What Can Small Business Owners Expect from Generation Z Employees?

By: Dave Kramer Thursday November 12, 2015 comments Tags: employees, Millennials, Generation Z

Just when you were starting to get used to the idea of Millennials in the workplace, here comes Generation Z. According to experts, Generation Z has noticeably different aspirations, expectations, strengths, and weaknesses when it comes to the workplace than the previous generation, Generation Y (commonly known as Millennials).

What does that mean for small business owners looking to expand their talent pools? Here’s how to make the most of young talent, and how to navigate some common issues and shortcomings.

generation-gapWhat is Generation Z?

Definitions vary as to when exactly Generation X ends and Generation Z begins, but most sources say those born after 1995 fall into Gen Z. “Millennials” are those who came of age around the new millennium, and the oldest member of Generation Z are coming of age right now. The cutoff for Generation Z is approximately 2012.

Currently, Generation Z occupies only 7% of the workforce, but they’re an even larger generation than Millennials, and by 2019, over 30 million Gen Zers will likely be employed.

The Difference Between Millennials and Generation Z

Obviously, when talking about generations, it’s impossible to expect any general statements to represent every individual. There’s also considerable blurring between generations at the two ends.

Disclaimers aside, experts categorize the two based on the age members were during three major upheavals of the 21st century.

  • 9/11 terrorist attacks
  • 2008 financial crisis and following recession
  • Rise of mobile technology

Millennials are old enough to remember all three of those events in detail, and to have a before/after contrast of life in America as a result of them.

Generation Z, on the other hand, takes the tumult of the 21st century for granted. These are the kids who can’t believe people haven’t always had mobile phones, who have always had Google on hand to answer any question, and who define themselves by their social media feeds.

"Generation Z, on the other hand, takes the tumult of the 21st century for granted." [Tweet this]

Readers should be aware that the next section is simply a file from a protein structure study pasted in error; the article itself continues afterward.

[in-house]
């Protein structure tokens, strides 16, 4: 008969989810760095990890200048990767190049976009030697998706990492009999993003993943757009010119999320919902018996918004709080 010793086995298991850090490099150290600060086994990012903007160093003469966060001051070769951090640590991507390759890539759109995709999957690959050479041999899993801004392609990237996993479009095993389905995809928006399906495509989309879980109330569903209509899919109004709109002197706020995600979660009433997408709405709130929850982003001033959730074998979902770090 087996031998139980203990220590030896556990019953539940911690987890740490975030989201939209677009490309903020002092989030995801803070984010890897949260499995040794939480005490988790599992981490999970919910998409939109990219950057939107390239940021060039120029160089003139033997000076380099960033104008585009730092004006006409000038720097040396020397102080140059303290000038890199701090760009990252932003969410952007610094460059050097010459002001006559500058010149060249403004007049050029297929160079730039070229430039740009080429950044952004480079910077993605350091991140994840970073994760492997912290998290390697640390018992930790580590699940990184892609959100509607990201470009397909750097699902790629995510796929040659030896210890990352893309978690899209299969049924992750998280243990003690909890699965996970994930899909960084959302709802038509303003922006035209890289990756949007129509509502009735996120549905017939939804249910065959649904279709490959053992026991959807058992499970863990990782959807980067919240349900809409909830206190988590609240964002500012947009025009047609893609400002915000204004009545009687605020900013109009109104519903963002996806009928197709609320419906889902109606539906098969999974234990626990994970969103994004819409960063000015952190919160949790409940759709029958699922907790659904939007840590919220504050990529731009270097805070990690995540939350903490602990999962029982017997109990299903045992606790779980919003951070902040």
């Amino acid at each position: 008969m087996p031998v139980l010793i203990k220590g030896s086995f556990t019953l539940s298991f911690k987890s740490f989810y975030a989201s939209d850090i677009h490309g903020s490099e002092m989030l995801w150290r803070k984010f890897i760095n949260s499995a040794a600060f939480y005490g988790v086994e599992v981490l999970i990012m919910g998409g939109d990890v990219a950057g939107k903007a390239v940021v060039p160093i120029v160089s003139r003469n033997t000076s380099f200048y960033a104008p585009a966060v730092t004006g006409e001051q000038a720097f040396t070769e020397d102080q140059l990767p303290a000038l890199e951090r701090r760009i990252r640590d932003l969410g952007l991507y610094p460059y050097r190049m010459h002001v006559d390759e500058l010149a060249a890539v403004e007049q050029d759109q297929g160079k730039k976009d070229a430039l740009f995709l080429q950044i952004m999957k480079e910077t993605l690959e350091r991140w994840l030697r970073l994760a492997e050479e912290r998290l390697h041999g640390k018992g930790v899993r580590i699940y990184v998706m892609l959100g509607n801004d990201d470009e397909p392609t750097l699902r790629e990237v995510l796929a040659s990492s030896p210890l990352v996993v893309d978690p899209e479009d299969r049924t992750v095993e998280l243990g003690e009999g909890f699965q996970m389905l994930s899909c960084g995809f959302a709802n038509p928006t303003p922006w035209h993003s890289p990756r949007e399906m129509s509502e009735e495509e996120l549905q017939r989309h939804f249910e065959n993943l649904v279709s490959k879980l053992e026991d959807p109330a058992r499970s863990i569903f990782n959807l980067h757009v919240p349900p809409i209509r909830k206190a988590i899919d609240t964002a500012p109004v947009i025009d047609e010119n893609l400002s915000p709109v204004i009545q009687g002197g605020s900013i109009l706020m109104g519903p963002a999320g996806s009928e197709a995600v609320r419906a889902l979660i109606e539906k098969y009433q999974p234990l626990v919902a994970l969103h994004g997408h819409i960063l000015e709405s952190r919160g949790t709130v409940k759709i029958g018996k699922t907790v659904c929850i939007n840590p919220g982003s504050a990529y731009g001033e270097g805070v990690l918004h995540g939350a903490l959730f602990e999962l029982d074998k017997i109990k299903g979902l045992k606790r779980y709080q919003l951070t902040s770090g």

They tend to take financial uncertainty and job-hopping as givens, having watched their parents struggle through the Great Recession. They’ve also witnessed the blurring of lines between work and play, and idolized young billionaires like Mark Zuckerberg at an even younger, more formative age than Millennials.

You can read more about the perceived differences between the two generations in this infographic.

Generation Z in the Workplace

Millennials caused a stir when they entered the workplace. Immediately, their Baby Boomer and Generation X bosses and managers began accusing millennials of being entitled, needy, and unmotivated workers. Generation Z is likely to be another transition, but at least in the same direction.

Currently, however, it’s hard to speak with any certainty about Generation Z, as they’ve only just started entering the workforce. But here’s what we predict:

Generation Z Strengths

It’s easy to identify the strengths of this tech-savvy generation. They’re even more intuitive with technology than Millennials, as they grew up not just with computers, but with smart phones.

For this reason, they’re quick to find answers to their own questions, they’re tuned in to what’s up-and-coming, and they’re natural experts at curating an effective online presence. Most seem to also be comfortable self-starting and self-promoting, particularly if they can do all the steps themselves online.